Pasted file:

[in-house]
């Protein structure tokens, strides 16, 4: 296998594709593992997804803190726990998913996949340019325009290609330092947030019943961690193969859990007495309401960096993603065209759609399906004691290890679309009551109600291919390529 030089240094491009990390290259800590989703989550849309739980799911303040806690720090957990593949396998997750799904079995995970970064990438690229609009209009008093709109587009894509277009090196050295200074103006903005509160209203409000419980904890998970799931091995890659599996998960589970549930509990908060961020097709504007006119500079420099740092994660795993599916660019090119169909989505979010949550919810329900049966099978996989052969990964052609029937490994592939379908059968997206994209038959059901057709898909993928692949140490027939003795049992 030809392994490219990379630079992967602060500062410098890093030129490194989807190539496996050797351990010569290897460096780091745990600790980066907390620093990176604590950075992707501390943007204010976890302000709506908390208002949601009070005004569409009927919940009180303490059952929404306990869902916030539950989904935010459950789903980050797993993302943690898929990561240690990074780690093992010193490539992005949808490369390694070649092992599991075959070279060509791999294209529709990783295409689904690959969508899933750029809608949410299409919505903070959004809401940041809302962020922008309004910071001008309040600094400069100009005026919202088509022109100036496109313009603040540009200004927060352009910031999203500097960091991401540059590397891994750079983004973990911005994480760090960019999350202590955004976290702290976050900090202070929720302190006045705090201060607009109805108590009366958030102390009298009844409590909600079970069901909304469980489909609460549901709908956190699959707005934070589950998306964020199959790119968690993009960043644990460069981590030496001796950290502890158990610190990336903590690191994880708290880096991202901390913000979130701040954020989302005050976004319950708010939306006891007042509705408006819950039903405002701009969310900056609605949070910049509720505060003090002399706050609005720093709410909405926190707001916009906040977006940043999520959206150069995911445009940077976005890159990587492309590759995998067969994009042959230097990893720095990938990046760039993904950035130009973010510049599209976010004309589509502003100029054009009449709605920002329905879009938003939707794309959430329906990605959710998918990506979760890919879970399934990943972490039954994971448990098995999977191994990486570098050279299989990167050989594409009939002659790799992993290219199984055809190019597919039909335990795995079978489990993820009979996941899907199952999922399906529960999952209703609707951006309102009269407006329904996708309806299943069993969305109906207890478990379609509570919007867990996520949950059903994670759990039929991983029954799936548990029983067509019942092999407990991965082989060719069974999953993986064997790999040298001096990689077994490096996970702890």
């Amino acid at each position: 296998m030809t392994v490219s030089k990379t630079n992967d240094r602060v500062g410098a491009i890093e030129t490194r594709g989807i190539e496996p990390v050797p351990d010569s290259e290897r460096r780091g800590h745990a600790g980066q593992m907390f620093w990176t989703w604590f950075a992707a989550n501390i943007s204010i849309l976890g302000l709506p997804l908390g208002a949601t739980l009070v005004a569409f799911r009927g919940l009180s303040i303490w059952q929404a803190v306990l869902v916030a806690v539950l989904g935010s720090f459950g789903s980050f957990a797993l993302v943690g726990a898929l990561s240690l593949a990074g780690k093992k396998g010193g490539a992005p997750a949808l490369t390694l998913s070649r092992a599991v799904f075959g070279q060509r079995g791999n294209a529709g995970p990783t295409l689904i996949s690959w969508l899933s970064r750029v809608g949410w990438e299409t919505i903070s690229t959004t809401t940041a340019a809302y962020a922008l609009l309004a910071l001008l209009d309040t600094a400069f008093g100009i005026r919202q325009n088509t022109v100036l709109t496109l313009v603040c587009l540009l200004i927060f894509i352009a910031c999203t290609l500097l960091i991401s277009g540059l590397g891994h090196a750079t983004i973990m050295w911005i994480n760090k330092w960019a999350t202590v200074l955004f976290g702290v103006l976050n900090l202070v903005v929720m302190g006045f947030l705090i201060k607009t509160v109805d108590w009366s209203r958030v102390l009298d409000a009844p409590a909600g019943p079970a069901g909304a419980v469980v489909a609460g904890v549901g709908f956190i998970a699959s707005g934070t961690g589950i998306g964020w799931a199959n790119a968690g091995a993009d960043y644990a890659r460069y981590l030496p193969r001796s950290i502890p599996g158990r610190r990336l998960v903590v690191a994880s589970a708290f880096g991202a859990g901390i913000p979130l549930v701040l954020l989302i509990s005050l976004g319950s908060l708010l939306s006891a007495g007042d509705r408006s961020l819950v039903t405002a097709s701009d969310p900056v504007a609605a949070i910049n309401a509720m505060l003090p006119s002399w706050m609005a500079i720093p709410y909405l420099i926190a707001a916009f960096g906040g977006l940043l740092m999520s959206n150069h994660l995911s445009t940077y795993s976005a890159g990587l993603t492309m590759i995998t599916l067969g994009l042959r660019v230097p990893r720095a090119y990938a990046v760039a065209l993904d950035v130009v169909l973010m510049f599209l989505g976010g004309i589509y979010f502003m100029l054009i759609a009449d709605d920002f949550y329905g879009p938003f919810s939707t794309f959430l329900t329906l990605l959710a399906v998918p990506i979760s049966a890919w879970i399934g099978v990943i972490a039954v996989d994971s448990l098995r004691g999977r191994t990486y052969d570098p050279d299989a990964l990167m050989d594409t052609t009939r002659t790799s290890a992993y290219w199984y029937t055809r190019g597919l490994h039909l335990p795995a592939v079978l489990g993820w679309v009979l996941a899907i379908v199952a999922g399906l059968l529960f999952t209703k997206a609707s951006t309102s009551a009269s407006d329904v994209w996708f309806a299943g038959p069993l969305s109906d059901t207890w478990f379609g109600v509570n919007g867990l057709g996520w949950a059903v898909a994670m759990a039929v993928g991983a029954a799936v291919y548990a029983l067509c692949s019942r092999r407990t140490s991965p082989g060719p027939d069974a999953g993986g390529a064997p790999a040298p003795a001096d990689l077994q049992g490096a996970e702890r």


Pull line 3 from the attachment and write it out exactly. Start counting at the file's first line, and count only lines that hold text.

């Amino acid at each position: 296998m030809t392994v490219s030089k990379t630079n992967d240094r602060v500062g410098a491009i890093e030129t490194r594709g989807i190539e496996p990390v050797p351990d010569s290259e290897r460096r780091g800590h745990a600790g980066q593992m907390f620093w990176t989703w604590f950075a992707a989550n501390i943007s204010i849309l976890g302000l709506p997804l908390g208002a949601t739980l009070v005004a569409f799911r009927g919940l009180s303040i303490w059952q929404a803190v306990l869902v916030a806690v539950l989904g935010s720090f459950g789903s980050f957990a797993l993302v943690g726990a898929l990561s240690l593949a990074g780690k093992k396998g010193g490539a992005p997750a949808l490369t390694l998913s070649r092992a599991v799904f075959g070279q060509r079995g791999n294209a529709g995970p990783t295409l689904i996949s690959w969508l899933s970064r750029v809608g949410w990438e299409t919505i903070s690229t959004t809401t940041a340019a809302y962020a922008l609009l309004a910071l001008l209009d309040t600094a400069f008093g100009i005026r919202q325009n088509t022109v100036l709109t496109l313009v603040c587009l540009l200004i927060f894509i352009a910031c999203t290609l500097l960091i991401s277009g540059l590397g891994h090196a750079t983004i973990m050295w911005i994480n760090k330092w960019a999350t202590v200074l955004f976290g702290v103006l976050n900090l202070v903005v929720m302190g006045f947030l705090i201060k607009t509160v109805d108590w009366s209203r958030v102390l009298d409000a009844p409590a909600g019943p079970a069901g909304a419980v469980v489909a609460g904890v549901g709908f956190i998970a699959s707005g934070t961690g589950i998306g964020w799931a199959n790119a968690g091995a993009d960043y644990a890659r460069y981590l030496p193969r001796s950290i502890p599996g158990r610190r990336l998960v903590v690191a994880s589970a708290f880096g991202a859990g901390i913000p979130l549930v701040l954020l989302i509990s005050l976004g319950s908060l708010l939306s006891a007495g007042d509705r408006s961020l819950v039903t405002a097709s701009d969310p900056v504007a609605a949070i910049n309401a509720m505060l003090p006119s002399w706050m609005a500079i720093p709410y909405l420099i926190a707001a916009f960096g906040g977006l940043l740092m999520s959206n150069h994660l995911s445009t940077y795993s976005a890159g990587l993603t492309m590759i995998t599916l067969g994009l042959r660019v230097p990893r720095a090119y990938a990046v760039a065209l993904d950035v130009v169909l973010m510049f599209l989505g976010g004309i589509y979010f502003m100029l054009i759609a009449d709605d920002f949550y329905g879009p938003f919810s939707t794309f959430l329900t329906l990605l959710a399906v998918p990506i979760s049966a890919w879970i399934g099978v990943i972490a039954v996989d994971s448990l098995r004691g999977r191994t990486y052969d570098p050279d299989a990964l990167m050989d594409t052609t009939r002659t790799s290890a992993y290219w199984y029937t055809r190019g597919l490994h039909l335990p795995a592939v079978l489990g993820w679309v009979l996941a899907i379908v199952a999922g399906l059968l529960f999952t209703k997206a609707s951006t309102s009551a009269s407006d329904v994209w996708f309806a299943g038959p069993l969305s109906d059901t207890w478990f379609g109600v509570n919007g867990l057709g996520w949950a059903v898909a994670m759990a039929v993928g991983a029954a799936v291919y548990a029983l067509c692949s019942r092999r407990t140490s991965p082989g060719p027939d069974a999953g993986g390529a064997p790999a040298p003795a001096d990689l077994q049992g490096a996970e702890r």